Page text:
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are remanded for preparation of psychiatric reports. Table 3 shows the number of homicide cases as reported by the Hong Kong Police Force from 2010 to 2016,16 and the number of homicide cases being remanded for psychiatric reports at SLPC and sentenced to serve hospital order in the respective years.

A personal view on the diminished responsibility plea from the perspective of a local forensic psychiatrist

As a forensic psychiatrist, the author has opportunities to assist the Court during the legal proceedings of serious criminal cases such as murder cases. Diminished responsibility is a frequently raised defence in these cases. A conviction of murder warrants mandatory life sentence, whereas a conviction of manslaughter allows the trial judge to pass different sentencing options. The diminished responsibility plea allows mentally disordered offenders to be circumvented from the mandatory life sentence, which was a death sentence in the past. When the partial defence of diminished responsibility is raised in a local Court, the case will be discussed in accordance with the Homicide Ordinance Section 3, which was directly adopted from the Homicide Act 1957, a law that was passed over 60 years ago. The author would like to share some personal experience on the difficulties encountered in Court when diminished responsibility is discussed. Furthermore, the author would like to discuss on whether the new Coroners and Justice Act 2009 Section 52 in UK could provide possible solutions to the above-mentioned difficulties.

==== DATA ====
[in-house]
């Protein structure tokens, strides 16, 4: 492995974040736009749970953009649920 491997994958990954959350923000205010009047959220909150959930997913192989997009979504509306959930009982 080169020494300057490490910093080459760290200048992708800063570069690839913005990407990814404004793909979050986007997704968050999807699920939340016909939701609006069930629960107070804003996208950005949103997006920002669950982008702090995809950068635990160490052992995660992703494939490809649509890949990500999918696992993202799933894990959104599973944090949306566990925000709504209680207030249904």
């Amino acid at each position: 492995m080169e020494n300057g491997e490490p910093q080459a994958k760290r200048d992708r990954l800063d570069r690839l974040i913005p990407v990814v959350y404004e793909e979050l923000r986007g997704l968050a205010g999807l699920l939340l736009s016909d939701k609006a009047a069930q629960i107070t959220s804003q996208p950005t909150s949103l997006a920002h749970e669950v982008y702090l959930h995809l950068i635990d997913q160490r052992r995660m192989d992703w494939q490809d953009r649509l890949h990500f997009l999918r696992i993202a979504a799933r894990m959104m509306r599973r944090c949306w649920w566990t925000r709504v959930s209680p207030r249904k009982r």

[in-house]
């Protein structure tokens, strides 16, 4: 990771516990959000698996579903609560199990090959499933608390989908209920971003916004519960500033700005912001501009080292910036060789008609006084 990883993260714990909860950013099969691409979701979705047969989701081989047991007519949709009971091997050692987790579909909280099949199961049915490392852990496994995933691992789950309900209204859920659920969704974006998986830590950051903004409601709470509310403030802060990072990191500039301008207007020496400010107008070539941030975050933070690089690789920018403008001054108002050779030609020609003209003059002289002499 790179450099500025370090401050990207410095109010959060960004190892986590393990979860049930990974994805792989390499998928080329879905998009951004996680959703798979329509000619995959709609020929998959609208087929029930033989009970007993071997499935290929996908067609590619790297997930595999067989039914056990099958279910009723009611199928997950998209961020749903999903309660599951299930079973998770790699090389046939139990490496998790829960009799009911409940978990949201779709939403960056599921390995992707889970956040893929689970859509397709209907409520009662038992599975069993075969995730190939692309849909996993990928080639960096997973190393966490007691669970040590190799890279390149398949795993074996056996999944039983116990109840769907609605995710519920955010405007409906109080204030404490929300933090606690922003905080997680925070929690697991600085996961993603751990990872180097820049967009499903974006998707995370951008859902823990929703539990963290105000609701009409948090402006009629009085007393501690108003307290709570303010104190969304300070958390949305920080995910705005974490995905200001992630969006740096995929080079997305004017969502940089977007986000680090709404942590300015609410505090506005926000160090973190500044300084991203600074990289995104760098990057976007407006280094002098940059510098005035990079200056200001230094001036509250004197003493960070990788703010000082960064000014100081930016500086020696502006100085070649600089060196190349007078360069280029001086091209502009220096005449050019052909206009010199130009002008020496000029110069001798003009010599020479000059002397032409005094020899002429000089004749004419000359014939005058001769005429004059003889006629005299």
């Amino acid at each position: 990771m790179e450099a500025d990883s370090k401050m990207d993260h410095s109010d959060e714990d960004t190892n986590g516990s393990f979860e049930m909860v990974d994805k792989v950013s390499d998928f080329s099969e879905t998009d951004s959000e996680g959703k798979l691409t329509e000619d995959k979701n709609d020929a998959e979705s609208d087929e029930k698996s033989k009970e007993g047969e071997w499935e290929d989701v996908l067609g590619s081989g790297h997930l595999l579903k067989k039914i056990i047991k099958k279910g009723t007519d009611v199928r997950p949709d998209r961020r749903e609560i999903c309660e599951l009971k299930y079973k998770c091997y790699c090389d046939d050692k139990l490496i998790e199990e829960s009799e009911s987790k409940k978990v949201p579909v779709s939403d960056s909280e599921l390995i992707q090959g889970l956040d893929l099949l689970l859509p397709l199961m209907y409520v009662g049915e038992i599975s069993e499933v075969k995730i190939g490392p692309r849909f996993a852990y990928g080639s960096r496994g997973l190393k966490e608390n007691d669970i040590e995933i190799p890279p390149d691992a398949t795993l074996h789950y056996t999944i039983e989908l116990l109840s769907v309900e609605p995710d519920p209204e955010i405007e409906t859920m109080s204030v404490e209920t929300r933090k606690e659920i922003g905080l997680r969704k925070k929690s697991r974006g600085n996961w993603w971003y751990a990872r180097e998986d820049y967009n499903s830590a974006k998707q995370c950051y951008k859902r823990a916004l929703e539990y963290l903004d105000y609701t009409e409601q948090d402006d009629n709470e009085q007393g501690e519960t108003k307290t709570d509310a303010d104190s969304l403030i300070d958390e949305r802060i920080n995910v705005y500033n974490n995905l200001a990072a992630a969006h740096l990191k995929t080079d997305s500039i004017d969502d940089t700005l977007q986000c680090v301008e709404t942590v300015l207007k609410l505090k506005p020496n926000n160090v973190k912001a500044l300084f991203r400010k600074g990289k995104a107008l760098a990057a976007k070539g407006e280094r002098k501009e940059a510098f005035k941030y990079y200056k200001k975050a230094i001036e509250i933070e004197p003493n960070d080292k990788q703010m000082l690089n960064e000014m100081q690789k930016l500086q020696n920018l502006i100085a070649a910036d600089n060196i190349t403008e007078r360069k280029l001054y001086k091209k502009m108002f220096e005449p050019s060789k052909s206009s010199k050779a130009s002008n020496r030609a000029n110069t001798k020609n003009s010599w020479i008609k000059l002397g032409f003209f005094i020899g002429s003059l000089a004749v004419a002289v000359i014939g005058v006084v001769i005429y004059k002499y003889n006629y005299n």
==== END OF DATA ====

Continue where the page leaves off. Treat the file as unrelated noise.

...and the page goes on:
Abnormality of mind (arising from a condition of arrested or retarded development of mind or any inherent causes or induced by disease or injury)

In the 1970s, a task force to revise the DSM was established, with Robert Spitzer as the chairman. Before that, the stability and validity of psychiatric diagnoses was under much criticism. Established in 1980, DSM-III is the first attempt to operationalise and standardise psychiatric diagnostic practices across different countries in the US and Europe. The vague terminology “abnormality of mind” in Homicide Ordinance Section 3 was laid down in 1957, much earlier than the development of the modern standardised diagnostic system. It is no longer commonly used in modern psychiatric practice. From a psychiatrist’s perspective, Lord Chief Justice Parker’s definition of “abnormality of mind” in the R v Byrne3 could not address this problem. For instance, the author was once asked by the Court to ignore the diagnostic criteria (DSM-5 and ICD-10) that are universally used by our profession. However, modern psychiatrists are trained medical experts to make specific diagnosis according to these diagnostic classification systems, which are based on scientific evidence. The outdated term “abnormality of mind” thus places psychiatrists in a difficult position in an attempt to explain to jury regarding the mental condition of a defendant.